If hundreds of votes were counted multiple times in Detroit, Thomas said, the lists of participating voters in the election and the number of ballots cast would be off by hundreds of votes in specific counting boards. While 70% of Detroit's 134 absentee counting boards were out of balance without explanations, none of them were individually off by more than 100 votes, Thomas told lawmakers.
Of the boards, 39 boards, or 29% of them, were in balance, and 64 boards, or 48%, were individually off by plus or minus four votes or fewer each, according to results certified by Wayne County's bipartisan board of canvassers.
Republican poll challengers have also focused on tens of thousands of ballots they say were delivered to the TCF Center in the early morning hours of Nov. 4, the day after the election. Andrew Sitto, one GOP poll challenger, told legislative committees last week that he saw Daniel Baxter, a longtime former Detroit elections official, personally carrying ballots into the TCF Center.
It wasn't true because Baxter "wasn't there" at the time, said Thomas, who added that "Daniel Baxter was across the street at a hotel sleeping."
The number of ballots that were delivered in the early morning hours of Wednesday totaled about 15,000 to 16,000, not the 50,000 or 100,000 as some poll challengers have claimed, he said.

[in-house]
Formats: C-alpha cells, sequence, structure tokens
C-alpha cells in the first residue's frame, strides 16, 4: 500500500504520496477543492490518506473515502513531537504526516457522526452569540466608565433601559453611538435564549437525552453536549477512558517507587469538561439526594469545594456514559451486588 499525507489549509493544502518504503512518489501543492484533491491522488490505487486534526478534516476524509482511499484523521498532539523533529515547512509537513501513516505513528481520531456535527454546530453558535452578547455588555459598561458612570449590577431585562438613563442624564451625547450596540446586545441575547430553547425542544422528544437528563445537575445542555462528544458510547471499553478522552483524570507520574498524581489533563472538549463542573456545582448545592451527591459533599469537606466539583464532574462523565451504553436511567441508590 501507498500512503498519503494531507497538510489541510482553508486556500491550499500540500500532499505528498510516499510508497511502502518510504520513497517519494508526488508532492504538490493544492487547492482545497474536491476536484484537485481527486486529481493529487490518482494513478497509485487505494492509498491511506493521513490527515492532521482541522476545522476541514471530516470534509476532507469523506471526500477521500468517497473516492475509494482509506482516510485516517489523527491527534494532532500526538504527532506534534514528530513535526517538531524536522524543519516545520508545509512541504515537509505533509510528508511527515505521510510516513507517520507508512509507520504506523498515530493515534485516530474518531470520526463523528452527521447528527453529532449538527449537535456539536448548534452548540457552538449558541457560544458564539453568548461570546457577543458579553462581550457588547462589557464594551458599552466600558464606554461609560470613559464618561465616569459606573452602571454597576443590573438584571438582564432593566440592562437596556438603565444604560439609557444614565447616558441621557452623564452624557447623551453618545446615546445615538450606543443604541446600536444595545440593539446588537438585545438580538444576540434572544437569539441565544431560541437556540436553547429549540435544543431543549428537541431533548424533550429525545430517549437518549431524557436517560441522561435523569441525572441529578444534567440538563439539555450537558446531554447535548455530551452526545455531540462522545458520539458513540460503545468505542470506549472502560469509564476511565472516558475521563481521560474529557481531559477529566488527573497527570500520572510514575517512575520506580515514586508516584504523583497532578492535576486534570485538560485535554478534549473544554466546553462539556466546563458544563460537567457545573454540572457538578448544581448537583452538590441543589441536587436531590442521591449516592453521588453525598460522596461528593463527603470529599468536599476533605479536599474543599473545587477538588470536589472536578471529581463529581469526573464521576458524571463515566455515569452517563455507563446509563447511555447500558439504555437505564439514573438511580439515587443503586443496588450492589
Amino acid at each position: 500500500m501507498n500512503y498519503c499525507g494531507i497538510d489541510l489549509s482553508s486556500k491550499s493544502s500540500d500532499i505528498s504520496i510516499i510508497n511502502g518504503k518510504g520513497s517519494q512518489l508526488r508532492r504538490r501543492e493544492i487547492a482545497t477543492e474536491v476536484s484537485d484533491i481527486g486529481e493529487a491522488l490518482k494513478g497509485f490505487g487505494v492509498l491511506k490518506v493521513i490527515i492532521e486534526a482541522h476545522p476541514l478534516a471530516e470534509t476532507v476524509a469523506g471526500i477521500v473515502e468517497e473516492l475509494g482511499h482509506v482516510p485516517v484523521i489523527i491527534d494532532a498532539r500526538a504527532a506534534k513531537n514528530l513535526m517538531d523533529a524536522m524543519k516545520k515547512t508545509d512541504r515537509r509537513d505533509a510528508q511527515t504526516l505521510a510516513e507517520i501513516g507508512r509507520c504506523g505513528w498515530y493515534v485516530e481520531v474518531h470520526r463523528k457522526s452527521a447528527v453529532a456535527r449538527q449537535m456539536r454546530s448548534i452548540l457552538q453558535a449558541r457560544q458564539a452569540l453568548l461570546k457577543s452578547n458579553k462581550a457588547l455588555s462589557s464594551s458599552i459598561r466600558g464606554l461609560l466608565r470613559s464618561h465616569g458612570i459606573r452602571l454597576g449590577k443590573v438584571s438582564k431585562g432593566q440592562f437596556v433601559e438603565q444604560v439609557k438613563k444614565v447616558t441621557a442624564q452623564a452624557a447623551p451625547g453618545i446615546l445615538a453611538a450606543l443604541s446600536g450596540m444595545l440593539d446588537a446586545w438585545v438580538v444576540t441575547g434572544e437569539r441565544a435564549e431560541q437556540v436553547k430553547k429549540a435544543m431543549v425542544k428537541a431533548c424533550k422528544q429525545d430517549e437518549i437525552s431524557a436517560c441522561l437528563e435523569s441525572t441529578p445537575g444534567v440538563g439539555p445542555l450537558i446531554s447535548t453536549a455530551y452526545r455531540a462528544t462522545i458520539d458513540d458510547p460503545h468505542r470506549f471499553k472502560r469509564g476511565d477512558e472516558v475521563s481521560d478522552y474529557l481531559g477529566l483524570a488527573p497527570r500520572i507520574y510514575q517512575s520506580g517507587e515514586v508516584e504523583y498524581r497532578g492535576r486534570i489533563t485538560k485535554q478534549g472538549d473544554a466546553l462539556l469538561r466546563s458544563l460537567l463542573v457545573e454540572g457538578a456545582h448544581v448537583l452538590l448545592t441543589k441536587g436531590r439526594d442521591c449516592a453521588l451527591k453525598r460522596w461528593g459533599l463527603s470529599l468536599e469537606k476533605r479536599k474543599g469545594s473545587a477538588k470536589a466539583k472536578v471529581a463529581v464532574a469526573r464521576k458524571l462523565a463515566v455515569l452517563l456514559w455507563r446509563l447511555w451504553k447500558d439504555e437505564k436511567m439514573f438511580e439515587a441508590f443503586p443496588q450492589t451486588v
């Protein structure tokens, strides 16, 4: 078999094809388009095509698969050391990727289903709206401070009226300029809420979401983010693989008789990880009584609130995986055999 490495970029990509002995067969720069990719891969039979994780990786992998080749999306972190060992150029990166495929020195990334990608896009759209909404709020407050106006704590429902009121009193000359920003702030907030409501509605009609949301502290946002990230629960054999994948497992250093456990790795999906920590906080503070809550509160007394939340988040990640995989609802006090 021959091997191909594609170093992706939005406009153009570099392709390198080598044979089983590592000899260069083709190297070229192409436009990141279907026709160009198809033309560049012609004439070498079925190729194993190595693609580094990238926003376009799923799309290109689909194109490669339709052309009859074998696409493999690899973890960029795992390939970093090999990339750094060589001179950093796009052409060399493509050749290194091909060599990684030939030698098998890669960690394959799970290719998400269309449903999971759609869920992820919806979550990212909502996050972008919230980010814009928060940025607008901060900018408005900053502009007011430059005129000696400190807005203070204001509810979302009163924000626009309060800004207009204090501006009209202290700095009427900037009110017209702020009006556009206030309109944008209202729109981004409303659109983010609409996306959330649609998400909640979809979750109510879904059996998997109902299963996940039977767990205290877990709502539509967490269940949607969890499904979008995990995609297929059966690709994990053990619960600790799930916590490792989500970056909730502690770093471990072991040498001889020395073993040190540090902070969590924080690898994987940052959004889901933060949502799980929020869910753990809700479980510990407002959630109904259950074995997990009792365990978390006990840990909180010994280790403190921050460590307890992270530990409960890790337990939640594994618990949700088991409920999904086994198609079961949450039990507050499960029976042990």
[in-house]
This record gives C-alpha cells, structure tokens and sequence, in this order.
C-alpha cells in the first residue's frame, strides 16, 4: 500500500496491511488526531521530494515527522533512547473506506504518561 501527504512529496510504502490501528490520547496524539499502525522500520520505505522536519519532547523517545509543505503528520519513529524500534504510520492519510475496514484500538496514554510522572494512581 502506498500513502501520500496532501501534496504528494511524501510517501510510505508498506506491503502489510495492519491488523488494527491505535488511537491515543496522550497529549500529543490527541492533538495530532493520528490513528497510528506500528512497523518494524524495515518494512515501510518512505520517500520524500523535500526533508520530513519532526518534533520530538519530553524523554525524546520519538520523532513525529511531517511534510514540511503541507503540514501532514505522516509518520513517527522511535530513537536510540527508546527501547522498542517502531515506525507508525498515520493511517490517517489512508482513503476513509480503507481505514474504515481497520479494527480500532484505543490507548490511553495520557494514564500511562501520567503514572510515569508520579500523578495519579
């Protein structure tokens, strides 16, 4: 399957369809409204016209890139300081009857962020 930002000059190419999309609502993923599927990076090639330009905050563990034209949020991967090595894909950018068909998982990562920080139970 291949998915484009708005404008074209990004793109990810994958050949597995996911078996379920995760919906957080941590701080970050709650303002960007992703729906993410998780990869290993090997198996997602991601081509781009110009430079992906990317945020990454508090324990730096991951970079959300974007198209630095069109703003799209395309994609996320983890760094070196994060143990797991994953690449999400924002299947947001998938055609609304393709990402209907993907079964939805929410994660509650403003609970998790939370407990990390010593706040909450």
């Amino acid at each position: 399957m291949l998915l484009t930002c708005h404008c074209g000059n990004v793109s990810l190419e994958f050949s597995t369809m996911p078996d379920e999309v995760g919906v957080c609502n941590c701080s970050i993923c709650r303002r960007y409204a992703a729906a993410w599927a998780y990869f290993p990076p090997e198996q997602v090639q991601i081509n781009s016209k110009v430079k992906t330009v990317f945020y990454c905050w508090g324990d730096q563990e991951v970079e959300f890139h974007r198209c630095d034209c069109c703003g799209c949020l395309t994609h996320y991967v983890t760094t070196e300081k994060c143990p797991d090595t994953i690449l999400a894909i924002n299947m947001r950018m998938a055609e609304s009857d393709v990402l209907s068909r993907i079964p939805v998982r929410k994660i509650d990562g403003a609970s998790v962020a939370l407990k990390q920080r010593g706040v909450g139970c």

The ballots arrived at TCF Center on the morning of Nov. 4 after they came in on Election Day through the mail, drop boxes or the city clerk's office, Thomas said. Before they got to the center, they had to be processed, he added.
Sen. Pete Lucido, R-Shelby Township, pressed Thomas on whether there was a documented "chain of custody" about how the ballots moved through the system and to the TCF Center and whether the ballots were kept in sealed containers. Lucido suggested that the law should have required sealed containers.
Thomas said Lucido was "misreading" the law and "trying to extrapolate definitions into something that doesn’t exist." Both Thomas and Lucido are lawyers. McBroom asked if there was a "vulnerability" in the security of ballots as they are transported from the clerk's office to TCF Center.
It's worth considering, Thomas said, adding that he didn't see it as a "big vulnerability" because the ballots hadn't been "voted" yet as they hadn't been unsealed and counted. A log that tracks the ballots throughout the process "would be a tight chain of custody," he said.
Sen. Michael MacDonald, R-Macomb Township, brought up concerns about GOP poll challengers being "bullied" while they monitored vote counting in Detroit.
"Do you believe they were treated equally?" MacDonald asked about Republican and Democratic challengers.
The staff treated them equally, responded Thomas, who said he didn't know about workers "bullying" challengers.
"Do you have any knowledge of anything?" MacDonald eventually said to Thomas before McBroom intervened.
Sen. Jeff Irwin, D-Ann Arbor, publicly thanked Thomas for working on the election and providing information about it.
"If there are people who can be convinced of the truth, your testimony together with what we heard last week ought to do it," Irwin said.
For 36 years, Thomas served as elections director under both Republican and Democratic secretaries of state. Before retiring in 2017, he served under former Secretary of State Ruth Johnson, a Republican from Holly who is now a state senator.